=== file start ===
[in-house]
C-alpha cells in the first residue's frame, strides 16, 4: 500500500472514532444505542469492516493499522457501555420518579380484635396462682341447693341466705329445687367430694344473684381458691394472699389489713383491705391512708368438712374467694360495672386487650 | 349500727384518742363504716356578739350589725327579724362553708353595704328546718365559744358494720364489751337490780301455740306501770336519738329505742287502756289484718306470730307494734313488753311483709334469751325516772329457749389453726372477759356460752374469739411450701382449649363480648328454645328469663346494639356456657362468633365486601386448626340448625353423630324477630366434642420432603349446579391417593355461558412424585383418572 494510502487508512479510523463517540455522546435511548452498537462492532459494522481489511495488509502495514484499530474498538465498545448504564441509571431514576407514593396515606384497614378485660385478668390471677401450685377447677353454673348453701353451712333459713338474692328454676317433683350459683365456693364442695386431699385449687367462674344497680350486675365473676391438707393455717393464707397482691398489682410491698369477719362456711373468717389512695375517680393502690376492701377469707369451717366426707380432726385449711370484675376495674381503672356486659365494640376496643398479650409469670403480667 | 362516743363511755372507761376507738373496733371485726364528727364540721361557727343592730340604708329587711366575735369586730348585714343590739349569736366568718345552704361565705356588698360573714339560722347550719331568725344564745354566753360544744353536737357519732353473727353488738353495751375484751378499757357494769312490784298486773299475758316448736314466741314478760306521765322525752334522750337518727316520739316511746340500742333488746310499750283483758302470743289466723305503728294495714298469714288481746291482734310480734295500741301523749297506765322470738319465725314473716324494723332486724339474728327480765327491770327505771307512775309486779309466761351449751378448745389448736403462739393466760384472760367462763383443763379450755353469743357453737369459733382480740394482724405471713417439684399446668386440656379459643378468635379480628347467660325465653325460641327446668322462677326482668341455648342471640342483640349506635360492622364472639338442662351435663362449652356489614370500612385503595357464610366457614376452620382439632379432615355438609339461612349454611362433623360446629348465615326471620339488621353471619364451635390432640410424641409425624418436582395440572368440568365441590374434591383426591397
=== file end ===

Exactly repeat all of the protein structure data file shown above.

[in-house]
C-alpha cells in the first residue's frame, strides 16, 4: 500500500472514532444505542469492516493499522457501555420518579380484635396462682341447693341466705329445687367430694344473684381458691394472699389489713383491705391512708368438712374467694360495672386487650 | 349500727384518742363504716356578739350589725327579724362553708353595704328546718365559744358494720364489751337490780301455740306501770336519738329505742287502756289484718306470730307494734313488753311483709334469751325516772329457749389453726372477759356460752374469739411450701382449649363480648328454645328469663346494639356456657362468633365486601386448626340448625353423630324477630366434642420432603349446579391417593355461558412424585383418572 494510502487508512479510523463517540455522546435511548452498537462492532459494522481489511495488509502495514484499530474498538465498545448504564441509571431514576407514593396515606384497614378485660385478668390471677401450685377447677353454673348453701353451712333459713338474692328454676317433683350459683365456693364442695386431699385449687367462674344497680350486675365473676391438707393455717393464707397482691398489682410491698369477719362456711373468717389512695375517680393502690376492701377469707369451717366426707380432726385449711370484675376495674381503672356486659365494640376496643398479650409469670403480667 | 362516743363511755372507761376507738373496733371485726364528727364540721361557727343592730340604708329587711366575735369586730348585714343590739349569736366568718345552704361565705356588698360573714339560722347550719331568725344564745354566753360544744353536737357519732353473727353488738353495751375484751378499757357494769312490784298486773299475758316448736314466741314478760306521765322525752334522750337518727316520739316511746340500742333488746310499750283483758302470743289466723305503728294495714298469714288481746291482734310480734295500741301523749297506765322470738319465725314473716324494723332486724339474728327480765327491770327505771307512775309486779309466761351449751378448745389448736403462739393466760384472760367462763383443763379450755353469743357453737369459733382480740394482724405471713417439684399446668386440656379459643378468635379480628347467660325465653325460641327446668322462677326482668341455648342471640342483640349506635360492622364472639338442662351435663362449652356489614370500612385503595357464610366457614376452620382439632379432615355438609339461612349454611362433623360446629348465615326471620339488621353471619364451635390432640410424641409425624418436582395440572368440568365441590374434591383426591397